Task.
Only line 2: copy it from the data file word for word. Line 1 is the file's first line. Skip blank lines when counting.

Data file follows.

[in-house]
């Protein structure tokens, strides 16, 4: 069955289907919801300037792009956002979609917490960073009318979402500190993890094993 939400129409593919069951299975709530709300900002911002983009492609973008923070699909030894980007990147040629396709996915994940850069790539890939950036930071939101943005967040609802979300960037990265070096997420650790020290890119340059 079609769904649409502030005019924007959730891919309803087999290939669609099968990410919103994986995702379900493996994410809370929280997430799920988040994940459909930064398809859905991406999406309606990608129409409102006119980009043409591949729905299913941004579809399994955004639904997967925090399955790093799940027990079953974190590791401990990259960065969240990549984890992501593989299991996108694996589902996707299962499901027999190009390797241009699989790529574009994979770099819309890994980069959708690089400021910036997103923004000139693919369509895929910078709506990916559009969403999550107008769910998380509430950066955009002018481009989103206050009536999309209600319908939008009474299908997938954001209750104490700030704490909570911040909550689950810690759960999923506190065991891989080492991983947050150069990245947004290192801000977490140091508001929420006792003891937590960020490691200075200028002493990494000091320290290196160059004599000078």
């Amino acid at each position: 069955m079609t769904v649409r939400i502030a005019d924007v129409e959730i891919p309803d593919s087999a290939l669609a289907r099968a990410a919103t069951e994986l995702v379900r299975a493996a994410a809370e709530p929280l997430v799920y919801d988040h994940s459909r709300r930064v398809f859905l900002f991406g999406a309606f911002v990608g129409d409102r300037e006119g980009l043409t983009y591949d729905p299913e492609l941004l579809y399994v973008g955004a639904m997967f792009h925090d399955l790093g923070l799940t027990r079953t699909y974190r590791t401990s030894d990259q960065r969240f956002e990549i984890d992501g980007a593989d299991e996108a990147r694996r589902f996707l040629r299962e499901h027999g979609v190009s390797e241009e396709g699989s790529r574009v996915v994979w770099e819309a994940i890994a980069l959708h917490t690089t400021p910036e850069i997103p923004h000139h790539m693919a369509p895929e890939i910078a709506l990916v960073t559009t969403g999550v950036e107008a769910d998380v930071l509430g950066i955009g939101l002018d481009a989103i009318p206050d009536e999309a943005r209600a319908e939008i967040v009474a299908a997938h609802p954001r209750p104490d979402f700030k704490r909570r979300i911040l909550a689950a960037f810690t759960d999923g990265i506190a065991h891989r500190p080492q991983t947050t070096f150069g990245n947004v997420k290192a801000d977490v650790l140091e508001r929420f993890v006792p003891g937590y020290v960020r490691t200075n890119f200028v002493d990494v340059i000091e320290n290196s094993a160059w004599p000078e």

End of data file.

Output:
């Protein structure tokens, strides 16, 4: 069955289907919801300037792009956002979609917490960073009318979402500190993890094993 939400129409593919069951299975709530709300900002911002983009492609973008923070699909030894980007990147040629396709996915994940850069790539890939950036930071939101943005967040609802979300960037990265070096997420650790020290890119340059 079609769904649409502030005019924007959730891919309803087999290939669609099968990410919103994986995702379900493996994410809370929280997430799920988040994940459909930064398809859905991406999406309606990608129409409102006119980009043409591949729905299913941004579809399994955004639904997967925090399955790093799940027990079953974190590791401990990259960065969240990549984890992501593989299991996108694996589902996707299962499901027999190009390797241009699989790529574009994979770099819309890994980069959708690089400021910036997103923004000139693919369509895929910078709506990916559009969403999550107008769910998380509430950066955009002018481009989103206050009536999309209600319908939008009474299908997938954001209750104490700030704490909570911040909550689950810690759960999923506190065991891989080492991983947050150069990245947004290192801000977490140091508001929420006792003891937590960020490691200075200028002493990494000091320290290196160059004599000078």